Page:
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Divine Self


Your face, YHVH, do I seek (Psalm 27:8)

Our person and sense of self is an expression of Godself. There is no other. While we experience individuality, each of us are an expression of the Holy One. Mystics and gnostics understand this nuance everywhere in scripture God is characterized with pronouns like “he” and “his” or with physical attributes of a “face,” “arm,” or “womb.” While such metaphors grant exquisite access to what is transcendental, they can also mislead anyone hearing them in twoness. Kabbalah constantly warns against taking any anthropomorphic representations of God literally. Otherwise, we make idols of our own projection upon the Holy One. Yet for those who hear and feel in oneness, there is indeed the awareness of God as Father and Mother, as Bridegroom and Bride. All of this figurative language is means by which to relate with the immanence of the Holy One in our human experience. Perhaps this is obvious. Yet after so repeatedly warning us in their texts, Kabbalists go on to present a highly sophisticated model of divine attributes personified in gendered relationships with creation. Kabbalists call these divine personifications partzufim



Partzufim pervade Yeshua’s teachings of the Divine. Consider how often he speaks of himself as a Son of the Father: If you know me, you will know my Father also (John 14:7). What “Father” and “Son” mean still eludes many good Christians who lack the Jewish, mystical sense of partzufim. “Father” is the divine perspective of being from outside of time, who sees souls from within their innate perfection. The “Son” is the revelation and mirror of our perfection. This is how Yeshua spoke of the Father with such overpowering parables of mercy, love, and grace. His use of Abba—“Poppa”—is the most intimate term with which a child could love the Divine.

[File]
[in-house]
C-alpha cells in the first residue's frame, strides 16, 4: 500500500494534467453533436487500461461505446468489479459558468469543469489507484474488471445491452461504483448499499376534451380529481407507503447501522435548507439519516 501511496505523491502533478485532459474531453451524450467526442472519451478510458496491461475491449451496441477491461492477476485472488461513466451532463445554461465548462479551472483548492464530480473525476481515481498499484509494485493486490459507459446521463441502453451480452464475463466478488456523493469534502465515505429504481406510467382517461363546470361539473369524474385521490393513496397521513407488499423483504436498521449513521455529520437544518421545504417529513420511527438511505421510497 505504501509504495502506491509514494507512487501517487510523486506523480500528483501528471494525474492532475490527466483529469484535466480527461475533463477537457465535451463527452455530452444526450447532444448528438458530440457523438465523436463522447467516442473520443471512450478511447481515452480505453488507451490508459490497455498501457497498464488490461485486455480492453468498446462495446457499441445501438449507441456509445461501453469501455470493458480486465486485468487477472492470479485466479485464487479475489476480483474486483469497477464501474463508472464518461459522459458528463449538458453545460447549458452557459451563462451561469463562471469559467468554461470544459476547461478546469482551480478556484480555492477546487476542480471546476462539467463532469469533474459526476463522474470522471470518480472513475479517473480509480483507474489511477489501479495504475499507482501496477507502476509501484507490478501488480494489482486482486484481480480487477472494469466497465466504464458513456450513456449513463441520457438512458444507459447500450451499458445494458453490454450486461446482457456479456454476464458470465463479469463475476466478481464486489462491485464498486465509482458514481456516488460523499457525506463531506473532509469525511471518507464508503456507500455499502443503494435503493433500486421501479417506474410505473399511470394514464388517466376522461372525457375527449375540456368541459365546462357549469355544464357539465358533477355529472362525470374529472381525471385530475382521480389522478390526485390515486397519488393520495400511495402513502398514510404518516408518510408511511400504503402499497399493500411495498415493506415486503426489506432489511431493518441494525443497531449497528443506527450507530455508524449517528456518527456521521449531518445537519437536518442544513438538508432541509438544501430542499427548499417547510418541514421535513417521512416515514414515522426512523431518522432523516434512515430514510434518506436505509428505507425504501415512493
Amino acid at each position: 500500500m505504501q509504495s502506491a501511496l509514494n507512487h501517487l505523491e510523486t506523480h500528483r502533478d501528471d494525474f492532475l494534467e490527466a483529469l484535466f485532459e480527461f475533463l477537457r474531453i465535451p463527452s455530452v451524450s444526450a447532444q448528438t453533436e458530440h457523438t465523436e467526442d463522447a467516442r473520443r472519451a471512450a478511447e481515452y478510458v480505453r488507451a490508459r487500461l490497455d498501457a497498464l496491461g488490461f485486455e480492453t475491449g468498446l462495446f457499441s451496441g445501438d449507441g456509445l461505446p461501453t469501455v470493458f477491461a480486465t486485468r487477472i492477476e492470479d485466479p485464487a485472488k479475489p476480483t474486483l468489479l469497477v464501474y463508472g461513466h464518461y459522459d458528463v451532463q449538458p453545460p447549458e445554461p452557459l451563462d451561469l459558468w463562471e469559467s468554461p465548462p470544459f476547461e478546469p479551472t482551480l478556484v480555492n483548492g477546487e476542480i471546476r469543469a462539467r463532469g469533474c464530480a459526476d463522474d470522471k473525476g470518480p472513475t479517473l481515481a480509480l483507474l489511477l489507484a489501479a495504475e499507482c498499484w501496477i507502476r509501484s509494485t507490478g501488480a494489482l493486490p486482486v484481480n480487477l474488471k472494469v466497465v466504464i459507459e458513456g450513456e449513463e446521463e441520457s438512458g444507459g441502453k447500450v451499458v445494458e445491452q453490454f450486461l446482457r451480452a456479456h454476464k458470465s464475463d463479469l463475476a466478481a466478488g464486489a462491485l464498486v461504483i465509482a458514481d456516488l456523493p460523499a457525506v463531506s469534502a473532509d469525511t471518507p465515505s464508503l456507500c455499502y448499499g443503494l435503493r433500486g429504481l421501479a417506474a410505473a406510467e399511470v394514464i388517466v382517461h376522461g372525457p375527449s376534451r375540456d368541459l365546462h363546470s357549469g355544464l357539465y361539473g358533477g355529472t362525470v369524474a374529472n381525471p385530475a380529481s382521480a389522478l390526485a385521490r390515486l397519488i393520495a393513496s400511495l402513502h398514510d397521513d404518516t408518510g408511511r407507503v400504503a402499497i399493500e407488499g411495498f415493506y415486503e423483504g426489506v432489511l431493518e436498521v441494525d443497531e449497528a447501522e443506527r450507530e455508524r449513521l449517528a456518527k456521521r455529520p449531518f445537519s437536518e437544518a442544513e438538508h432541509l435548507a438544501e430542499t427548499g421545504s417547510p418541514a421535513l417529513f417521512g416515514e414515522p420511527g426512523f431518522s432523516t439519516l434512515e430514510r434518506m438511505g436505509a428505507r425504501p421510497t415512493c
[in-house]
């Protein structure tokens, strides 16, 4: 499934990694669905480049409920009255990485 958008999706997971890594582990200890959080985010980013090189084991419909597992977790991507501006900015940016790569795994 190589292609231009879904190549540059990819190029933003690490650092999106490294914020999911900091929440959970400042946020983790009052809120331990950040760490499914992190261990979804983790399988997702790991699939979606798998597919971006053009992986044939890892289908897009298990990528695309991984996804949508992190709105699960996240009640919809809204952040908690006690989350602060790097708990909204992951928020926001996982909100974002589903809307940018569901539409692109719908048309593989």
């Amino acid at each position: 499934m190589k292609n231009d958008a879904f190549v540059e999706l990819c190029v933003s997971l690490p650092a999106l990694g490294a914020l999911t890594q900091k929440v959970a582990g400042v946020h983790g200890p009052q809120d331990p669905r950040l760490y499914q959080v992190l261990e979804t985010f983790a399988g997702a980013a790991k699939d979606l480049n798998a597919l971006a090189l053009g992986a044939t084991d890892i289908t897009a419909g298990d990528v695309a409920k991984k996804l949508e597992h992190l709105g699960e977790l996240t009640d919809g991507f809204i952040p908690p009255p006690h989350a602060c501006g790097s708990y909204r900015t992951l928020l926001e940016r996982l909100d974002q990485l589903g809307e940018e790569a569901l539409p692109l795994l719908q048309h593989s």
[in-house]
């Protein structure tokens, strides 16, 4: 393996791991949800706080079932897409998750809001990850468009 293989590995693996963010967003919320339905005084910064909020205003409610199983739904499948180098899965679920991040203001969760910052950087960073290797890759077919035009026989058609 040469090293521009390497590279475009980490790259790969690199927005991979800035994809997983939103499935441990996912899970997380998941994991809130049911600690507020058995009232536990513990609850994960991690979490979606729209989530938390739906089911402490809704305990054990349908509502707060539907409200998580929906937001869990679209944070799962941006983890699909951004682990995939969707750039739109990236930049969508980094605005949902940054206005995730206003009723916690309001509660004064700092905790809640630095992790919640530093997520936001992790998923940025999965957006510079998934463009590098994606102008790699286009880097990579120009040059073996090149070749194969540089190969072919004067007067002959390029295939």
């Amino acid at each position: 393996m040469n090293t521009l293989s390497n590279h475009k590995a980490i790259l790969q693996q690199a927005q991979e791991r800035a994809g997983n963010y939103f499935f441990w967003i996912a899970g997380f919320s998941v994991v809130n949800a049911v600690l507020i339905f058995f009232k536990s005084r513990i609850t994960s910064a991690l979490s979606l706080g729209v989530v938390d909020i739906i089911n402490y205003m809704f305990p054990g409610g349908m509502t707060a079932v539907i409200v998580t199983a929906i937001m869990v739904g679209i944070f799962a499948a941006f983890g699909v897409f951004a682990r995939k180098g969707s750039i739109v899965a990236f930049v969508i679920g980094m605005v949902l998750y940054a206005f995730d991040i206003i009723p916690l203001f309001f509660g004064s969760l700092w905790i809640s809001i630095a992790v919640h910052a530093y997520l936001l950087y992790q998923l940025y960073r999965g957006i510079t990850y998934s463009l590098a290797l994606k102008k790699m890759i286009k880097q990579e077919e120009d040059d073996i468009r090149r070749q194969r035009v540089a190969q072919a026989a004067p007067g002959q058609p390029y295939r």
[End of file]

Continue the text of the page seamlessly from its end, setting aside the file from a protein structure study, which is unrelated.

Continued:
How does a child know their father apart from their mother? Whose love is like a mother’s? The Father and the Son imply the Mother—the divine perspective of becoming—who sees souls from outside and inside time as they grow, evolve, and remember their perfection. Yeshua often implies the Mother where he speaks of the Spirit through whom we worship wherever we are (John 4:21), who gathers us together (Matthew 23:37), and who births us from above (John 3:3). As a body conceived between the love of the Bridegroom and Bride, so are we a communal body conceived by faith, hope, and love in the Divine in each other. This indwelling sense of community, of Shekinah, of Holy Spirit, is the Jewish, mystical sense of the Bride—the divine perspective of embodiment—that fulfills God’s intention to create.


Mirrors of Human Experience

We too are to be and become partzufim. Tau Malachi grounds this when he teaches that, “The reality of Holy Partzuf is the truth of who and what we are in God, the True Light: our Divine Self, or Divine I Am.” Rather than historical so long ago or so high and holy in heaven, partzufim who stir our hearts and imagination—such as the lives of Yeshua, Mother Mary, or the Magdalene—are living mysteries of our own soul as we are in God, here and now. In fact, what draws us to them is something of them inside us. Who is Mother Mary, but the pristine space and matrix of all that is possible? Who is Yeshua, but the Presence of Awareness, our enlightenment and liberation? Who is the Magdalene but the mystery of how we, in an anointed community, may embody this Presence of Awareness, this Messiah? Deep within us, drawing us to Godself, is the Holy Partzuf—the Divine Person—we are here to recognize, realize, and actualize.

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